The West Windsor-Plainsboro School District is not the only one struggling over issues of tax equity between partners in a regional school district.##M:[more]##
Last week Plainsboro filed a lawsuit in state tax court challenging the process used to determine its share of the tax burden this year as opposed to West Windsor.
But there are instances throughout the state where towns are taking or considering action becasue they feel they are being taxed unfairly.
In September mayors from Oradell, Montvale, Woodcliff Lakes, Franklin Lakes, and North Haledon — all towns that perceive they are paying unfair tax burdens in regional school districts — met to discuss New Jersey’s system.
Under the current formula, towns with higher overall property values pay a greater portion of the tax bill, regardless of how many students they send to a regional school district.
In their meeting, the mayors decided to form a coalition to look at changing the way schools are funded.
Meanwhile, in two districts where towns feel they are shouldering too much of the tax burden — the West Morris Regional School District in Morris County, and the Southern Regional School District in Ocean County — residents are pushing to break up the regional districts.
In the November 2 general election, voters in Chester Borough and Mendham Township overwhelmingly approved a non-binding referendum asking their municipalities to investigate the breakup of the West Morris district.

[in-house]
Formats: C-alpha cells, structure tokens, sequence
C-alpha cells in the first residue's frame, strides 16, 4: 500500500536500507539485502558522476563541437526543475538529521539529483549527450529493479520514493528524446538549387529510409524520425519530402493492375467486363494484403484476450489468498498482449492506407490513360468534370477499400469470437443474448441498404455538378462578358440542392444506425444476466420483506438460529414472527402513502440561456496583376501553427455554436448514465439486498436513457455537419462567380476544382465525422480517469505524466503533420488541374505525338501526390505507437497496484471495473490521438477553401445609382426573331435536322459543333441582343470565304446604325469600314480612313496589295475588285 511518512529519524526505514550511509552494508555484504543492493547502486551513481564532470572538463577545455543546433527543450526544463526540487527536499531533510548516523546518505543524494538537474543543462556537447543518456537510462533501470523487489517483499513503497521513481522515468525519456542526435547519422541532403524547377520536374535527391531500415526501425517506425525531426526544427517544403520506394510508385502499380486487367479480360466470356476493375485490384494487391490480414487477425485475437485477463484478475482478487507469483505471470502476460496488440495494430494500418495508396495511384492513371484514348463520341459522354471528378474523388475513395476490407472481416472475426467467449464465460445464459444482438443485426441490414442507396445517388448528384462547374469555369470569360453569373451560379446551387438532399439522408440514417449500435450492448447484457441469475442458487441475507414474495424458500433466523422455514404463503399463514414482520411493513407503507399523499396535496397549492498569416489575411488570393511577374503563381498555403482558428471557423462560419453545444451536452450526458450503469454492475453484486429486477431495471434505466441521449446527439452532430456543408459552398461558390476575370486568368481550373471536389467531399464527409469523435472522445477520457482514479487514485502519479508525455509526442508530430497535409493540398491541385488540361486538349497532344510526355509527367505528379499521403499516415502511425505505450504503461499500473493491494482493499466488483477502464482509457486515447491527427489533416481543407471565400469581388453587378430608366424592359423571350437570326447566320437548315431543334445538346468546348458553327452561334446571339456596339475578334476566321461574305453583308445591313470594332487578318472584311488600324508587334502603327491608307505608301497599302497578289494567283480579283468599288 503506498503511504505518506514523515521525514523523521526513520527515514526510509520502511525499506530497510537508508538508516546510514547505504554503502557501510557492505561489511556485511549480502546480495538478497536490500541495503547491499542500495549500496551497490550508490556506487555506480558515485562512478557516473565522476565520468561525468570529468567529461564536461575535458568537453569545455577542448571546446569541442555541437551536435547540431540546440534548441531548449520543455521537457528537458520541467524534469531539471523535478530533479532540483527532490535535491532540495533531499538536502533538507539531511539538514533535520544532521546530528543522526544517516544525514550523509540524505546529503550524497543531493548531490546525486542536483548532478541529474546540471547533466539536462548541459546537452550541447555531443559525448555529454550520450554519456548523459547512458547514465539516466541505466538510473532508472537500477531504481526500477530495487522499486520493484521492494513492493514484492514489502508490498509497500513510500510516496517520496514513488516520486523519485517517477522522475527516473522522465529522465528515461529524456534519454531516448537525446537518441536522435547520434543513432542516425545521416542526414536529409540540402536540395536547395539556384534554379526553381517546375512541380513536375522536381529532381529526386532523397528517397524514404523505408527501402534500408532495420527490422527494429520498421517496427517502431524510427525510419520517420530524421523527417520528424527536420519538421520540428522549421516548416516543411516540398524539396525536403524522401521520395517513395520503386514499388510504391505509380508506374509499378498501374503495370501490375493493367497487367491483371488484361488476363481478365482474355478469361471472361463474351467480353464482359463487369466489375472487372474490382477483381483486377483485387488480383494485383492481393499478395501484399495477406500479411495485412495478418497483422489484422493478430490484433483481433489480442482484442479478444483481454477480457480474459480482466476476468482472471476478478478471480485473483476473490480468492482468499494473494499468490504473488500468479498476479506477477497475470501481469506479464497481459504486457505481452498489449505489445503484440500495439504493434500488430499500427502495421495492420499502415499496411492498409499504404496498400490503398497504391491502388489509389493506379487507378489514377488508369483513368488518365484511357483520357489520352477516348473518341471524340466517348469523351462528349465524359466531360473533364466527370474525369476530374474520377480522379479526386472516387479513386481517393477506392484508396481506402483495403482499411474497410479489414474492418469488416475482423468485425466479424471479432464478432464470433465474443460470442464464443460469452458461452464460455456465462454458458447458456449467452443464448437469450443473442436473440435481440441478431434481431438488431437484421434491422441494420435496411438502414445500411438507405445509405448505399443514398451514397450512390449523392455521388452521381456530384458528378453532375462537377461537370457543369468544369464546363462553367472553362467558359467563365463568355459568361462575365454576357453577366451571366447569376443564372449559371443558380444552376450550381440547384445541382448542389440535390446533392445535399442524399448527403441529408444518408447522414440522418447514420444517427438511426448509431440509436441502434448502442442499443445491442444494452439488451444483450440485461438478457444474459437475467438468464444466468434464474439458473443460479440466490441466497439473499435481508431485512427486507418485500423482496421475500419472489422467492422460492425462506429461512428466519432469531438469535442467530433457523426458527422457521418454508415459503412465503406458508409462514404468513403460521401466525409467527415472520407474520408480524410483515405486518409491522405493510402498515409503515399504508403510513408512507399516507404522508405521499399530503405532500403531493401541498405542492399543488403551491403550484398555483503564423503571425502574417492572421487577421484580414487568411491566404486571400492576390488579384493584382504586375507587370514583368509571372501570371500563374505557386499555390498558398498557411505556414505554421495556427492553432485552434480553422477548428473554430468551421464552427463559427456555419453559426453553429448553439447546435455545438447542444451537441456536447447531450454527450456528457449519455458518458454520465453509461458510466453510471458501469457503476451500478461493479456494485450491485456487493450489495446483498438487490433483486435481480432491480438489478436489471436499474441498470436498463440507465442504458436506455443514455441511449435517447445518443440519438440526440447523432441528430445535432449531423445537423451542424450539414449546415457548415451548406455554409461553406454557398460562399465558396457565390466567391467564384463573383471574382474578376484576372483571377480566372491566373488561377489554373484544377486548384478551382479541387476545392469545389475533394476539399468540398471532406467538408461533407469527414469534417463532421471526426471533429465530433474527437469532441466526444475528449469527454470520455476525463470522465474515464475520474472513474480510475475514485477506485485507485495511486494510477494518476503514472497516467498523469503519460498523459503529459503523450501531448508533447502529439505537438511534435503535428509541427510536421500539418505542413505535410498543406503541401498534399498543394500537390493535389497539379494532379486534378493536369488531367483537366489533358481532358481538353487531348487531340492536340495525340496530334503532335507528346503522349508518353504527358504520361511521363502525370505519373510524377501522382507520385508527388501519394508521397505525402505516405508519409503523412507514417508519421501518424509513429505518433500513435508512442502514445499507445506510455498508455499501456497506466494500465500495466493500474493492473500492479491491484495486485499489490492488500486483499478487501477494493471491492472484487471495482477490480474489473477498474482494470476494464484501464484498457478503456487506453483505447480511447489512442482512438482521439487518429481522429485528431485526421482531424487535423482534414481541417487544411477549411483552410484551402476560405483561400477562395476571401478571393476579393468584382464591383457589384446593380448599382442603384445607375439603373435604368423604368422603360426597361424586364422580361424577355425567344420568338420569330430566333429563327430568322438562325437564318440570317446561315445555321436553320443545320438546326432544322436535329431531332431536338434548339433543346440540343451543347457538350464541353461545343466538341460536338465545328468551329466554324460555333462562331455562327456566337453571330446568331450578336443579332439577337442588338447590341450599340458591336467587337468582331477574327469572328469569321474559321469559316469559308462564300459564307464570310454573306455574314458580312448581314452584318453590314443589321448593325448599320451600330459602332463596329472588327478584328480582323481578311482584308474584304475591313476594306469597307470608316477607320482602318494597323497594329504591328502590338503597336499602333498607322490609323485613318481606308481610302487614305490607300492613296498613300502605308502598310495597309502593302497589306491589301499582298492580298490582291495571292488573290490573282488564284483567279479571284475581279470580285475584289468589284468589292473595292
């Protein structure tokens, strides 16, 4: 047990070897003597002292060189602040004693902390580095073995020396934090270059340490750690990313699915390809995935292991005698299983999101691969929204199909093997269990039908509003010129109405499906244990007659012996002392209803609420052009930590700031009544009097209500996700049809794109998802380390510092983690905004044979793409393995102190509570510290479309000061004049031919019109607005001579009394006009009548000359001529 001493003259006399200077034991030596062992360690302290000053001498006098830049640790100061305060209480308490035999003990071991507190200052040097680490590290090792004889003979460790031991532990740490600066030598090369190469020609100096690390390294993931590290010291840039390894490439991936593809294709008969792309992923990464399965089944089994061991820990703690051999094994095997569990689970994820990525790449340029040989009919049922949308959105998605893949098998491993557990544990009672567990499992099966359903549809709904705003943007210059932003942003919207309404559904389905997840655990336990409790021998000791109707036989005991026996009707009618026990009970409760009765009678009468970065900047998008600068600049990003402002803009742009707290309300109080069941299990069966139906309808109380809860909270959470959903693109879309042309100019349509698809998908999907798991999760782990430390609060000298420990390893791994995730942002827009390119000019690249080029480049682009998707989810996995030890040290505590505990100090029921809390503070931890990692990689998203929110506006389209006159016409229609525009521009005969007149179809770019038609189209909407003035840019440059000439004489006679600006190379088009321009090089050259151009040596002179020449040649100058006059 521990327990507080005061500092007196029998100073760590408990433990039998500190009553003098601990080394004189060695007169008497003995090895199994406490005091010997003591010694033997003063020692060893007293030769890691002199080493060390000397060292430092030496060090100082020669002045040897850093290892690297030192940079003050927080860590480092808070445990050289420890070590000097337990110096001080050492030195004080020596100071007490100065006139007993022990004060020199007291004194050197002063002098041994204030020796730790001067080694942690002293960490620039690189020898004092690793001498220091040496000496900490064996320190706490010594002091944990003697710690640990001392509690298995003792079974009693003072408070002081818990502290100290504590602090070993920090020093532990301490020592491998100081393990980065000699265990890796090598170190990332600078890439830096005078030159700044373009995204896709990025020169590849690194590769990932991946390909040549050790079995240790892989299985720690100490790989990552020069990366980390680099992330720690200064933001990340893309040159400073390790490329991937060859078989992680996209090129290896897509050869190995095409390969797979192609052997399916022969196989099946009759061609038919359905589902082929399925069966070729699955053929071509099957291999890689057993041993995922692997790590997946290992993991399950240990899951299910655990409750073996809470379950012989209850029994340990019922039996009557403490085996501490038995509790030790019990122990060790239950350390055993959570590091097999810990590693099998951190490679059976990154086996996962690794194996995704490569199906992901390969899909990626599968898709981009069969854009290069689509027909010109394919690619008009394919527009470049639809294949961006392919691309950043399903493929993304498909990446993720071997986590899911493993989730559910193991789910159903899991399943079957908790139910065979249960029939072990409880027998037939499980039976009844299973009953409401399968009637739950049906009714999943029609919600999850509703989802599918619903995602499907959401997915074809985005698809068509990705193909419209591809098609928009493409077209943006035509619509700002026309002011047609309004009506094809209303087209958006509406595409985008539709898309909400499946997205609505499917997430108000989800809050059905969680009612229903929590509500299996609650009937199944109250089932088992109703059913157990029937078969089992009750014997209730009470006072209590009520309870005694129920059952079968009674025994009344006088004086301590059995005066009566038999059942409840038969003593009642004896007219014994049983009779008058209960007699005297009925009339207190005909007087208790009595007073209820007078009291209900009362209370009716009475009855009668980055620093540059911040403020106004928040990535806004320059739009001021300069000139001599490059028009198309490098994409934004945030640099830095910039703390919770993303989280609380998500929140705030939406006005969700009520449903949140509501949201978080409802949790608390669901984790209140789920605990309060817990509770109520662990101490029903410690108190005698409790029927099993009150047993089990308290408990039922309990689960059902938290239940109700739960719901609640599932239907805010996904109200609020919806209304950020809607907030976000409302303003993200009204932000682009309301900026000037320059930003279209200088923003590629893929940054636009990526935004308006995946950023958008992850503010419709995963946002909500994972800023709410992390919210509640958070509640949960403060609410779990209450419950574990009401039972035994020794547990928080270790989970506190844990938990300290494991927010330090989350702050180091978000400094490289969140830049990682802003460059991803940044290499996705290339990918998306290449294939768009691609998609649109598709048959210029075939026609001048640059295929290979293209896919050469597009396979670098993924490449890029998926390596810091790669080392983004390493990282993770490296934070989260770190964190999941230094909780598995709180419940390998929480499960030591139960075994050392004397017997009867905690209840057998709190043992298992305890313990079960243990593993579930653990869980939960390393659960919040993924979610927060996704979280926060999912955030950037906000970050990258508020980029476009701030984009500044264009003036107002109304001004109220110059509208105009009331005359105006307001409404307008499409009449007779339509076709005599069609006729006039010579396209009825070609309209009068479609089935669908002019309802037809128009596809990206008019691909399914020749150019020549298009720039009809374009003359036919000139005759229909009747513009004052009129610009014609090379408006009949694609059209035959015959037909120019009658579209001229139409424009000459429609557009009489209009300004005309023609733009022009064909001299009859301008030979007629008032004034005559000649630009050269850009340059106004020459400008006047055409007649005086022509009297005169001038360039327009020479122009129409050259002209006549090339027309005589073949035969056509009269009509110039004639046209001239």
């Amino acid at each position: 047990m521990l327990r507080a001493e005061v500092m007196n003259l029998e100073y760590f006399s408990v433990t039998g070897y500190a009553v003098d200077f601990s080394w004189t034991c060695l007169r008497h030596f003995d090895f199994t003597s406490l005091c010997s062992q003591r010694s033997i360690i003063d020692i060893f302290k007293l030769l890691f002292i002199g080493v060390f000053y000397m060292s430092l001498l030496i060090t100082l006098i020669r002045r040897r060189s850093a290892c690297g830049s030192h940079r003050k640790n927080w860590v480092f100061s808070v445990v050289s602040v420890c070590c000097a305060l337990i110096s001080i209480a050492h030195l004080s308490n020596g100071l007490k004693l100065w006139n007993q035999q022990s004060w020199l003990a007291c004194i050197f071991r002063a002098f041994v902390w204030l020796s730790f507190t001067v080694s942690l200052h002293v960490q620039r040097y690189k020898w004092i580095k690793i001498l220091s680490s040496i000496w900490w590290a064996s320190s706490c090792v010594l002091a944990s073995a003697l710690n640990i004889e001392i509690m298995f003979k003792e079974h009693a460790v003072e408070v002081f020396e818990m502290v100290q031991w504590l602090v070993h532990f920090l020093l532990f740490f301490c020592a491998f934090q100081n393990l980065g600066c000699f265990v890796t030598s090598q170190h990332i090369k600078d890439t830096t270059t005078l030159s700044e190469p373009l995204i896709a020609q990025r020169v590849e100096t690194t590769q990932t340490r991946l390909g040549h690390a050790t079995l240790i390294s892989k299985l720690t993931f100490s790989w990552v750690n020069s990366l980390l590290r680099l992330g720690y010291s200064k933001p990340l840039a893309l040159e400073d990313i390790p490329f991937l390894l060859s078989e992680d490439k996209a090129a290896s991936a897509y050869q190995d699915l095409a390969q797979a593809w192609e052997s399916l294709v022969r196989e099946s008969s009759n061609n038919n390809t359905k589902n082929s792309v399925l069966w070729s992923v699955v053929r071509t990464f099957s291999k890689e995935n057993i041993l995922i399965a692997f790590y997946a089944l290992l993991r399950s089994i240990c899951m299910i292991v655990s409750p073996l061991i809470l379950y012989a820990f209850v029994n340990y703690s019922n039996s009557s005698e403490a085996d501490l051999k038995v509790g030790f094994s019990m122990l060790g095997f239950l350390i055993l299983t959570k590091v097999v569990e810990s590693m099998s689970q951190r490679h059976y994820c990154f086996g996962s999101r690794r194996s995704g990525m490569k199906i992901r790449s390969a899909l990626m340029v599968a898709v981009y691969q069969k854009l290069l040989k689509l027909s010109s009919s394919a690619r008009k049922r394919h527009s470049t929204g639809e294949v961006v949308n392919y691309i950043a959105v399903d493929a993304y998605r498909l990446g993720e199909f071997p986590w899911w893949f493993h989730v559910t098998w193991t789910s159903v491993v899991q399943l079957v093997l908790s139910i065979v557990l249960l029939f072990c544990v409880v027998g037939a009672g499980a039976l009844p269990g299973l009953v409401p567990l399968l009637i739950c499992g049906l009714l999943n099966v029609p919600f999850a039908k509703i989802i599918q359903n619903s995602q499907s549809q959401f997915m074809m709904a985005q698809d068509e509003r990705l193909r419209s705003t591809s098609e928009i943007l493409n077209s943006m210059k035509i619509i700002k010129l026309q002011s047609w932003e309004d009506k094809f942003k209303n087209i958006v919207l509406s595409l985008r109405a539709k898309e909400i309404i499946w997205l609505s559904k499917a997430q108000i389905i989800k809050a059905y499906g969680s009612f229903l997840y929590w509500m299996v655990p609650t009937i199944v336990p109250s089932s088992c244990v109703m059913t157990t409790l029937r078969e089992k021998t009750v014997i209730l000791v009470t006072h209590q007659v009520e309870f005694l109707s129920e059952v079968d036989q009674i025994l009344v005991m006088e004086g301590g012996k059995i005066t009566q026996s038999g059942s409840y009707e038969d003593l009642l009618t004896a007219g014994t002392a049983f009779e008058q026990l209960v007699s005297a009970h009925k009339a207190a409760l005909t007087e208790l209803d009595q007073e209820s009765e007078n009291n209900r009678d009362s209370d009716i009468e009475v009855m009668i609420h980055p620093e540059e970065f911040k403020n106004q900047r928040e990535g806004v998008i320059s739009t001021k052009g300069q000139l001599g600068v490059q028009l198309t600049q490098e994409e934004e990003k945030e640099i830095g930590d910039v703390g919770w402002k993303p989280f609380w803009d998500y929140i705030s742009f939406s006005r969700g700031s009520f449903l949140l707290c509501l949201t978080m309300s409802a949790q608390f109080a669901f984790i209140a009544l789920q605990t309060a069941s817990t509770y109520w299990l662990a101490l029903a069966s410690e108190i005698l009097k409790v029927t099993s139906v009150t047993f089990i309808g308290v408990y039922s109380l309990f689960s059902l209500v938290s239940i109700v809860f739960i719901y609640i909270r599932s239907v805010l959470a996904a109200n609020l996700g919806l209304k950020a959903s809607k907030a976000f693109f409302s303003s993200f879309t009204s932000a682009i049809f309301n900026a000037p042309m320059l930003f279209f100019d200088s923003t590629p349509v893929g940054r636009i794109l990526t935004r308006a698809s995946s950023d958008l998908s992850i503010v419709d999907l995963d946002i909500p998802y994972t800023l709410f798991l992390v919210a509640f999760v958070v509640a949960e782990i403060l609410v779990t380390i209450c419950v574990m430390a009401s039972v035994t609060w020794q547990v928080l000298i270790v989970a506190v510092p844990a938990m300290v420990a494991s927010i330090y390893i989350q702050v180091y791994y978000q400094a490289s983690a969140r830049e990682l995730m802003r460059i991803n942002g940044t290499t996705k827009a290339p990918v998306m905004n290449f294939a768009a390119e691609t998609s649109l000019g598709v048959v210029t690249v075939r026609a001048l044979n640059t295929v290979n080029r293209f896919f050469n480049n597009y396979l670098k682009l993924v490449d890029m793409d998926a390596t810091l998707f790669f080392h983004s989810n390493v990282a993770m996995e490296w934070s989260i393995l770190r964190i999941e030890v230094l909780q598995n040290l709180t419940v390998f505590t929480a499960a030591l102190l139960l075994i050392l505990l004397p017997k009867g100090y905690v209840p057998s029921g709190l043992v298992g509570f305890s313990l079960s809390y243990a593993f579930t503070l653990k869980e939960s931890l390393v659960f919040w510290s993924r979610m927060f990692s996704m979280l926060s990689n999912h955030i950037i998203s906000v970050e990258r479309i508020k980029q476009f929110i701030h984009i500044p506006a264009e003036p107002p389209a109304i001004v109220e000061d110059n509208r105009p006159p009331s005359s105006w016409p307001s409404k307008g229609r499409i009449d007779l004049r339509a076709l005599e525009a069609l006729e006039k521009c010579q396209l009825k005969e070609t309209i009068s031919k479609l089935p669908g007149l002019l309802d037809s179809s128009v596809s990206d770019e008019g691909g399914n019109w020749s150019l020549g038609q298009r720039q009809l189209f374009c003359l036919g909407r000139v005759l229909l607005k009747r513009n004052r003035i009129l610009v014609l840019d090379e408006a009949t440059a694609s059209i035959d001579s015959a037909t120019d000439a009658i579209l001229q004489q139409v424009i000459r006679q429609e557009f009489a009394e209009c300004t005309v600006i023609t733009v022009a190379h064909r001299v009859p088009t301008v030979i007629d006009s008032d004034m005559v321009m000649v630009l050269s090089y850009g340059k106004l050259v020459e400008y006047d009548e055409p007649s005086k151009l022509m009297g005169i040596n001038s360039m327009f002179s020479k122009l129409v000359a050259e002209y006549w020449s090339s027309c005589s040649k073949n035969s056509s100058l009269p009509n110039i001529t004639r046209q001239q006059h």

The three other communities in the district are Chester Township, Mendham Borough, and Washington Township. Between the five communities, there is a wide disparity between per pupil costs.
According to state figures, Washington pays $9,"188 per pupil, Chester Township pays $15,"757, Chester Borough pays $21,"491, Mendham Borough pays $20,"321, and Mendham Township pays $22,"269 per student.
For a regional school district to dissolve, a study must be conducted to prove to the county and state that the breakup would be beneficial, would not affect ethnic ratios, and that the resulting districts would be economically viable. If approved, the measure would then have to win approval of the voters in all partner municipalities in a referendum.
Southern Regional faces a similar battle. Beach Haven, on Long Beach Island, recently hired an attorney to help the borough and the island’s five other towns investigate the breakup of the district.
Southern Regional is an example of extreme inequities in the tax system. According to the state, Harvey Cedars pays a per pupil cost of $127,"752 for the 21 pupils it sends to the district; Long Beach Township pays $116,"129 per pupil for 128 students; Barnegat Light pays $73,"640 per pupil for its 34 students; Surf City pays $42,"327 per pupil for its 73 students; Beach Haven pays $38,"210 per pupil for its 90 students; and Ship Bottom pays $35,"624 per pupil for its 74 students.
Those high costs are compared to the community of Stafford, which sends 2,"049 students to the school district, but only pays a per pupil cost of $3,"649.
Per pupil costs in the WW-P school district are low compared to many of the other communities with tax equity concerns.
According to Gerri Hutner, school district spokesperson, the per pupil cost in WW-P was $11,"154. The district does not break down the per pupil cost for each township, says Hutner.
— Bill Sanservino